Pneumonia 17 (21.0) 66 (18.7) 8 (28.6) 32 (22.1) 
  Anemia 6 (7.4) 15 (4.2) 1 (3.6) 6 (4.1) 
  Sepsis 5 (6.2) 17 (4.8) 4 (14.3) 12 (8.3) 
  Neutropenia 4 (4.9) 13 (3.7) 1 (3.6) 3 (2.1) 
  Atrial fibrillation 3 (3.7) 13 (3.7) 2 (1.4) 

Abbreviation: AE, adverse event.

aIncludes all patients who received at least one dose of study treatment.

Serious AEs occurred in 81.5% of IDH1/2 mutant in the venetoclax and azacitidine group and 82.1% in the azacitidine group. In both the venetoclax and azacitidine and azacitidine groups, febrile neutropenia (29.6% vs.14.3%) and pneumonia (21.0% vs. 28.6%) were the most common serious AEs among patients with IDH1/2 mutant AML. No incidences of tumor lysis syndrome were reported among patients with IDH1/2 mutations in either treatment group.

Among patients with IDH1/2 mutations, 6 of 81 (7.4%) in the venetoclax and azacitidine group and 3 of 28 (10.7%) in the azacitidine group received concomitant hydroxyurea therapy.

For older patients with AML who are ineligible for intensive chemotherapy, treatment with venetoclax and azacitidine is now recommended as the new standard of care by the NCCN clinical practice guidelines for AML regardless of mutation status (20). Among all patients with IDH1/2-mutated AML, treatment with venetoclax and azacitidine led to a higher remission rate (68%) and a 68% reduction in the risk of death compared with treatment with azacitidine alone.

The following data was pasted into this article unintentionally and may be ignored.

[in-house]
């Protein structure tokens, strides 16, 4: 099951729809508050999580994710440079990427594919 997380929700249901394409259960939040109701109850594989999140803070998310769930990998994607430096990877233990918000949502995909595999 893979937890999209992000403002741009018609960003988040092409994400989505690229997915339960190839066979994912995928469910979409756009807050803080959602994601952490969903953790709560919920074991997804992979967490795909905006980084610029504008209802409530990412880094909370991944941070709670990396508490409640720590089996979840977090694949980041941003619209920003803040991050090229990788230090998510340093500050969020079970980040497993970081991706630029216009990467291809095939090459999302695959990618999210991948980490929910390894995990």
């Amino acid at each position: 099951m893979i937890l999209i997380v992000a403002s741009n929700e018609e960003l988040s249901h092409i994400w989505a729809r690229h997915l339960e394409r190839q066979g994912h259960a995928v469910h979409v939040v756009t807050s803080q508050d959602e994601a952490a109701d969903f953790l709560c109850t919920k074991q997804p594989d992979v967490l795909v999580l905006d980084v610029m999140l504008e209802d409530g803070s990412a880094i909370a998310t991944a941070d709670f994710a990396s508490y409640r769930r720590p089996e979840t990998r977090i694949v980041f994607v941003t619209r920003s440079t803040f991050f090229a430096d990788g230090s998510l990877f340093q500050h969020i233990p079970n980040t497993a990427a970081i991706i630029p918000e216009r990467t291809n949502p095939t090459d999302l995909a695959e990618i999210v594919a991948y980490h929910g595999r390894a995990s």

In this analysis, patients with IDH1/2-mutated AML were confirmed to benefit from the combination of venetoclax and azacitidine, with an overall CRc rate of 79% and OS of 24.5 months. Specifically, among the IDH1-mutated subgroup (n = 33) receiving the combination, the CRc rate was 67%, and the CR rate was 27%, with a median OS of 15 months. This compares favorably to the outcomes with ivosidenib monotherapy for newly diagnosed AML, with CRc 42% and OS of 12.6 months (12). Ivosidenib combinations are also under investigation in this population; in a phase Ib trial of azacitidine and ivosidenib, CRc rate was 69.6% with CR rate 60% (13); a phase III placebo-controlled study of azacitidine ± ivosidenib is ongoing for patients with IDH1 mutations. Patients with IDH2-mutated AML appear to derive particular benefit with venetoclax and azacitidine, with a CRc rate of 86%, a CR rate of 56%, and a median OS that was not reached. Results from an ongoing randomized phase II study of the targeted IDH2 inhibitor enasidenib in combination with azacitidine (vs. azacitidine alone) reported promising efficacy as well, with the combination leading to improved responses including 63% CRc rate and 54% CR, although OS benefit with the azacitidine and enasidenib combination (vs. azacitidine alone) was not confirmed (21). Future studies may explore alternate combinations using venetoclax, with or without azacitidine, and a targeted IDH1/2 inhibitor to maximize efficacy and minimize the toxicity of treating patients with IDH1/2-mutated AML. Currently, an early clinical trial evaluating ivosidenib with venetoclax with or without azacitidine (NCT03471260) among treatment-naïve patients reported that the combination therapy with or without azacitidine had an acceptable safety profile and efficacy (22).